SUPPLEMENTAL INFORMATION

• Introduction

My talk to the Austin Families Association's Convention in Washington, DC was about the Native American Austin families who appear on the Final Report of the Dawes Commission of 1907. The actual record dates vary from 1896 to 1914.

The records are housed at the Southwestern National Archives Fort Worth, Texas. Microfilm versions are also available at the Allen County Library, Fort Wayne, Indiana. These records are not available in Washington, D. C.

Other records for Bounty Land to Native Americans who fought in U. S. Wars are not microfilmed but are available in the Veteran's Administration records, according to the National Archives website.

The Suitland, Maryland office of The National Archives hold some of the original correspondence. Some of these letters have been microfilmed and are available on footnote.com. as are copies of the Dawes CARDs and the Dawes PACKETS. These records should be searched first on Accessgenealogy.com. The index will then lead you directly to the footnote.com site.

• Sources used and their implication:

The primary source was nara.gov Record Group 75: Records of the Bureau of Indian Affairs 1793-1989. The particular Native American Roll is called: The Final Rolls of Citizens and Freedmen of the Five Civlized Tribes* in Indian Territory . Published by the Dawes Commission and Commissioner to the Five Civilized Tribes, 1907.

This source is used today as the primary reference for proof of ancestry as a Native American. Individuals are categorized by the percentage of Native American blood in their ancestry and further categorized by how they got their Native citizenship in the tribes. The categories are:

1. Cherokee by Blood showing percentage as full, half, one-fourth, etc.
2. Cherokee Freedmen.
3. Creeks by Blood.
4. Creek Freedmen.
5. Choctaws by Blood.
6. Choctaw Freedmen.
7. Chickasaw by Blood.
8. Chickasaw Freedmen.
9. Seminole by Blood.
10. Seminole Freedmen.
The term “Freedmen” is applied to individuals living among the tribes who were descended from African slaves who were either captured by and enslaved by, or married to tribal members. The Dawes Commission in 1907 did not often award benefits to the Freedmen or give them full tribal membership.
 
In addition to blood categories, citizenship was determined by birth, by adoption, or by intermarriage of a white with a full blood Native American (such is the case of the Sterling Andrew Austin, a white man who married Robbie Rogers who was recognized as a full blood Cherokee. In further study of Robbie’s ancestry I found that she actually had a lower percentage of native blood as the Rogers line started with a Scot trader who lived among the Cherokee and became part of their tribe by intermarriage).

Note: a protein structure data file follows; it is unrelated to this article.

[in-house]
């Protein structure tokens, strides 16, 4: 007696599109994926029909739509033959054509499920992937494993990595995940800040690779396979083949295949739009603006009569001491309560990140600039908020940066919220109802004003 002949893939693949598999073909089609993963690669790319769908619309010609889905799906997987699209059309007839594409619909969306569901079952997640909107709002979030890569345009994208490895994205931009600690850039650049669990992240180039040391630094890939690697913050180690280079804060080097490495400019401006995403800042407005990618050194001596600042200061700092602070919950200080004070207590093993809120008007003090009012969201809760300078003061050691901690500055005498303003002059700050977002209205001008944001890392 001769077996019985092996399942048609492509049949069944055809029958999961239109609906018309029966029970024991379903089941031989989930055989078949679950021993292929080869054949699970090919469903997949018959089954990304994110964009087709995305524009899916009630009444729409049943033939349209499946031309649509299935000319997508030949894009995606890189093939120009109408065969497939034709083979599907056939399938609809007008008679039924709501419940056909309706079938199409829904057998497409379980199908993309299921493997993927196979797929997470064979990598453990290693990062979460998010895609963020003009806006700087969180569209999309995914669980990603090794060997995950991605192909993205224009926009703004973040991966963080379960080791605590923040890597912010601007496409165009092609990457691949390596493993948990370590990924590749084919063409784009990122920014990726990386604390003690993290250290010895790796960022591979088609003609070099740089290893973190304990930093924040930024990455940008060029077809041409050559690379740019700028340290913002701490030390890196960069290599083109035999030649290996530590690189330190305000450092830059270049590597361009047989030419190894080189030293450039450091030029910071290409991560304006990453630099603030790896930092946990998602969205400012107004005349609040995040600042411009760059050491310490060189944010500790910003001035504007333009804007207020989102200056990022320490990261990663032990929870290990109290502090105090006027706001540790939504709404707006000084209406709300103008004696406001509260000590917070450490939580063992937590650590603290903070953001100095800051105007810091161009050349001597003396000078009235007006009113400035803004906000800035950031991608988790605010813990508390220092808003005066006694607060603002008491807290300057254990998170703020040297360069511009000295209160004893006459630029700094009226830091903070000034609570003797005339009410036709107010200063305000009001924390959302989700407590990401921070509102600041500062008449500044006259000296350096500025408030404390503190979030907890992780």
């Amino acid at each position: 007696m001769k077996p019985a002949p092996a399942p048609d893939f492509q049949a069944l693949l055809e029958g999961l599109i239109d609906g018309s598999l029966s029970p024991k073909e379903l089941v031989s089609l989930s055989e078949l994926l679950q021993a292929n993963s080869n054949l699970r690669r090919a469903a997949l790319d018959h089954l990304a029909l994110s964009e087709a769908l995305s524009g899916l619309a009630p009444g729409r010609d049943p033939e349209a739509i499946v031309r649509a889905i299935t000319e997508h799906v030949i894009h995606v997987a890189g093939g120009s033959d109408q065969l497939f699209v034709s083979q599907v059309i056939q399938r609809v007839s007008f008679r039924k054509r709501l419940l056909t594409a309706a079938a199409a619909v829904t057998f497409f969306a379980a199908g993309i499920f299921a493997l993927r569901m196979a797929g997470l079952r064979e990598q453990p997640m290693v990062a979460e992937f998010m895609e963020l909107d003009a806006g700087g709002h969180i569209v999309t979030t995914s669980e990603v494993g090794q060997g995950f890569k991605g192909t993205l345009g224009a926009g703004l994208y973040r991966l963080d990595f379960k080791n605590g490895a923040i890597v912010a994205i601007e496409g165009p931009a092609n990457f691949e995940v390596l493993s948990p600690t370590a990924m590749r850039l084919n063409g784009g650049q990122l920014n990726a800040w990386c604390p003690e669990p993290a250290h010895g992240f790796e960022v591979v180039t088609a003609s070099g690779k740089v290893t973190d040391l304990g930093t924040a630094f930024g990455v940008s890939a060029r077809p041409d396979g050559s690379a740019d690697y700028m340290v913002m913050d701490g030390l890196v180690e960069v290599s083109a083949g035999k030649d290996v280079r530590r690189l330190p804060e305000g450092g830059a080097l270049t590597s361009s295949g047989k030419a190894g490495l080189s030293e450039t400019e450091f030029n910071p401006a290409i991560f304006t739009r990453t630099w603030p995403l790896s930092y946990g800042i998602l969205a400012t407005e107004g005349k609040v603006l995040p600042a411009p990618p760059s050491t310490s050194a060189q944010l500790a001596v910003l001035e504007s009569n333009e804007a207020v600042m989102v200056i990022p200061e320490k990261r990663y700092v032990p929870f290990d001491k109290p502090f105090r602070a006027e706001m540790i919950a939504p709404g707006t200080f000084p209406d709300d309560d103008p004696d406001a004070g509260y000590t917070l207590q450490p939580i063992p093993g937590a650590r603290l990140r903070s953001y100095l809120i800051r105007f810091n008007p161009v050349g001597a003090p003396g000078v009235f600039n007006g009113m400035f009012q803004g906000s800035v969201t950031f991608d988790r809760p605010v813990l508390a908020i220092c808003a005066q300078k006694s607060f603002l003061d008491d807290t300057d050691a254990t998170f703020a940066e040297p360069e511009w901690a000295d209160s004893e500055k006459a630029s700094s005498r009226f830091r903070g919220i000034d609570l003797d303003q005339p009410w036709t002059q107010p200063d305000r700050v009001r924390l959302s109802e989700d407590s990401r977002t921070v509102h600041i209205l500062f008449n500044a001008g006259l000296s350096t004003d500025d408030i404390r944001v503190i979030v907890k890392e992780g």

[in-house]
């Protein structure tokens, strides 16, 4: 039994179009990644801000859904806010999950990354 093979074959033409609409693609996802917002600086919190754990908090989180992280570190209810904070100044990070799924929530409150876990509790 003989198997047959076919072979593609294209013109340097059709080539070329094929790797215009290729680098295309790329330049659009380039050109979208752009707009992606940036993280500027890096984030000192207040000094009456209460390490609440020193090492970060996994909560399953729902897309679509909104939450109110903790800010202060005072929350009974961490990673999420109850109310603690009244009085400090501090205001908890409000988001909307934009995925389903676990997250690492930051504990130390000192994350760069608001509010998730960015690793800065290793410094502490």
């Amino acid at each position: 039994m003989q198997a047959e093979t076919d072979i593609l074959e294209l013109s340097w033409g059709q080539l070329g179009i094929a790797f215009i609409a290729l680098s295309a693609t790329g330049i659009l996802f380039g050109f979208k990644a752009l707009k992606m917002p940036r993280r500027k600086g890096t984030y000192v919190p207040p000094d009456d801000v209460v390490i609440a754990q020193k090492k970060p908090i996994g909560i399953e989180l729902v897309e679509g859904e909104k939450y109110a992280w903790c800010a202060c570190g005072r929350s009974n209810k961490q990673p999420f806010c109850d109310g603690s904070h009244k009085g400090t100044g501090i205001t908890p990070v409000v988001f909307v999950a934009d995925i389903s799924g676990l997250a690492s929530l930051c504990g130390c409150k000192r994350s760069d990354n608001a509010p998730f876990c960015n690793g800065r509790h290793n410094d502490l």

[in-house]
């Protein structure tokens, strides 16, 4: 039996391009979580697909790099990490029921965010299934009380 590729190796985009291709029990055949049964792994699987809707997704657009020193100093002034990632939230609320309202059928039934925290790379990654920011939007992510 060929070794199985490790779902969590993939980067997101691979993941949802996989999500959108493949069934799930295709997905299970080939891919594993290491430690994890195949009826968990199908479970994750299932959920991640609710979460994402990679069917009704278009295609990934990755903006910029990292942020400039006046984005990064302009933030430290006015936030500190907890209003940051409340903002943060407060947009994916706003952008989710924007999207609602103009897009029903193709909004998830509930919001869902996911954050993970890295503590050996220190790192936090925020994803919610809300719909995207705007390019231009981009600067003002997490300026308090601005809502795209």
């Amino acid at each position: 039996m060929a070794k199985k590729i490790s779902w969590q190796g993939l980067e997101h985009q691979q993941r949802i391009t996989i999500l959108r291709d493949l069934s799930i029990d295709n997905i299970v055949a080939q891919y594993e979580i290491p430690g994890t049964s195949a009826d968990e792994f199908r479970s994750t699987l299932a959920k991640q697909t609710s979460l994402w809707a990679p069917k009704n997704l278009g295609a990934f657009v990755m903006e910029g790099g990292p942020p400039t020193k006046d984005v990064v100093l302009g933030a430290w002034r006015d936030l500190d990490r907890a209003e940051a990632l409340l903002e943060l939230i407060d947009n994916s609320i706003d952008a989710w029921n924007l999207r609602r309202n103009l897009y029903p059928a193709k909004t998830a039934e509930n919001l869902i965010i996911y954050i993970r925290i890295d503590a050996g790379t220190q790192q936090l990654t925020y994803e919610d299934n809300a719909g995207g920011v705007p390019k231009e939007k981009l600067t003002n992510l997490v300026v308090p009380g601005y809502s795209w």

*Five Civilized Tribes Defined: Consisted of the Cherokee, the Choctaw, the Muscogee (Creek), the Chickasaw, and the Seminole Tribes. See Wikipedia for more detailed descriptions and history.
• Explanation of Place Names used in this database

The choice of place names in the Native American database depends on the time period, and the evolution over time of open territory into the names of cities, towns and states. This area was used to create reservations for Native American people being moved from their tribal lands, and to segregate these reservations from areas where non-native people were settling. As time went on, such place names became town, township, post office, county, state, etc. As a result, the place names used in this database were those present at the time of the corresponding event.

The word "nation" is used throughout the database as the name of a place, as well as a body of people. Before 1907, the present-day state of Oklahoma was divided into two territories, one named "Oklahoma Territory" for non-natives, and the other was called "Indian Territory". Indian Territory was further divided by the U. S. Government into tribal jurisdictions or reservations called "Nations", using their tribal names such as, Cherokee, Choctaw, Creek, Chickasaw, and Seminole to identify them.

After Oklahoma became a state in 1907, the term "nation" was no longer used as the name of a place, but was, and is still used by the tribes to show their heritage and association. Today there are organizations named Cherokee Nation East who reside in North Carolina, Georgia, Tennessee, Alabama and Cherokee Nation West for residents of Oklahoma.

1. Example:
  In 1880 to 1900, a certain place was called Cooweescoowee District, Cherokee Nation, Indian Territory.
  In 1900 the same place might be called Tahlequah, Muscogee, Cherokee Nation, Indian Territory.
  In 1907 the same place might be named Tahlequah, Muscogee County, Oklahoma

The following link provides further information about Native American place names, established by the U. S. Territorial Court for the First Division of the Indian Territory, before Oklahoma statehood in 1907: OKGenWeb Maps 'n' More

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